This disease is distinguished by an eruption of slightly raised papules, which in the case of a horse can be felt more easily than seen. Considerable itching attends the eruption, and as a result of the scratching or biting the irritation rapidly increases; the tops of some of the pimples are frequently rubbed oft", and a blood-coloured scab is formed. In severe attacks the disease is complicated with the secondary consequences produced by scratching. It is sometimes difficult to distinguish between prurigo and some stages of eczema. Prurigo generally arises from debility, clue to insufficient food, hard work, and absence of proper sanitary precautions. It may be looked upon as one of the consequences of bad stable management.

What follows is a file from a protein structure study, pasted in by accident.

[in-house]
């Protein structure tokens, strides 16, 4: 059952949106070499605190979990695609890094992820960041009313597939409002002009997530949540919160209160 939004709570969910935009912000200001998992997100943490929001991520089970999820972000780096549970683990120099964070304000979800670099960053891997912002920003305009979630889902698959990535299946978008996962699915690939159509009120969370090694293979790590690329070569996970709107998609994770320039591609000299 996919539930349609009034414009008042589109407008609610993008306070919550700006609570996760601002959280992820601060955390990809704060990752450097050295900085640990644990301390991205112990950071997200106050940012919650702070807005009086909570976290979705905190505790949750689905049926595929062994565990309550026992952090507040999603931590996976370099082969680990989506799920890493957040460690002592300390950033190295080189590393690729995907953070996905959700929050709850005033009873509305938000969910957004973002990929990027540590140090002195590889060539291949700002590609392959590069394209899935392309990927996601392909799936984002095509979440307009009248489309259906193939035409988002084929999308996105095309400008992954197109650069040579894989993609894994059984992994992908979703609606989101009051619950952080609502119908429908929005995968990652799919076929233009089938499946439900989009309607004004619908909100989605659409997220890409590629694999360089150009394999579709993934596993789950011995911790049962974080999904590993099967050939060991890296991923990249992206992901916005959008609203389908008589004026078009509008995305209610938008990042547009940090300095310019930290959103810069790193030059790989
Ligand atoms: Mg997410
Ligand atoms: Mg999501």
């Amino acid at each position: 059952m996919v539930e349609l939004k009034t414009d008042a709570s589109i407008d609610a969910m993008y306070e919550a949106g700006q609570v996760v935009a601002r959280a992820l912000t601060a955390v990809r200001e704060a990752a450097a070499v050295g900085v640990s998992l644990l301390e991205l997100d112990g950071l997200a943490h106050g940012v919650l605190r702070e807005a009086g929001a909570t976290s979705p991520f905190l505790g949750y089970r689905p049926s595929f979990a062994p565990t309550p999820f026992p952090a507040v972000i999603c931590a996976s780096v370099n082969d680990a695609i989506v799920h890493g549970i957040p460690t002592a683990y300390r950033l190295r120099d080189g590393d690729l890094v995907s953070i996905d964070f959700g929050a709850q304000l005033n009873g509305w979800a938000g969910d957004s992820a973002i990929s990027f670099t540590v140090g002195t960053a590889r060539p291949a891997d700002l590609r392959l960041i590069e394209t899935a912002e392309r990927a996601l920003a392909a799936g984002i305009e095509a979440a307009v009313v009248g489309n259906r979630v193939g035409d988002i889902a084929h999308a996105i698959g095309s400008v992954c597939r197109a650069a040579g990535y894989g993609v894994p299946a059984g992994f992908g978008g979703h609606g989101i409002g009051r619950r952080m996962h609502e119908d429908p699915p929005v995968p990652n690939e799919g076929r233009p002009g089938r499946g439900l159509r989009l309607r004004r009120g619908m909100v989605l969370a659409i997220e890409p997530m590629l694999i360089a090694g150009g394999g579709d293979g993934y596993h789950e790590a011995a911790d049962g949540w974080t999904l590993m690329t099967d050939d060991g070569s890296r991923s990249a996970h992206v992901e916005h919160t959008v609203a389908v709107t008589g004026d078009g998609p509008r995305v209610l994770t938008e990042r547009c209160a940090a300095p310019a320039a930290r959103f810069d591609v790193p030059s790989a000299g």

The treatment consequently will consist chiefly in liberal feeding, while at the same time the bowels should be carefully regulated in their action by the occasional administration of a dose of laxative medicine, of which sulphate of magnesia is perhaps the most to be preferred. Vegetable and iron tonics, or both combined, may be necessary where great debility exists. Some cases yield more readily to a run at grass and a course of alterative medicine. As external applications, a lotion of vinegar and water, or glycerine with a solution of the acetate of lead, will be found to allay the irritation.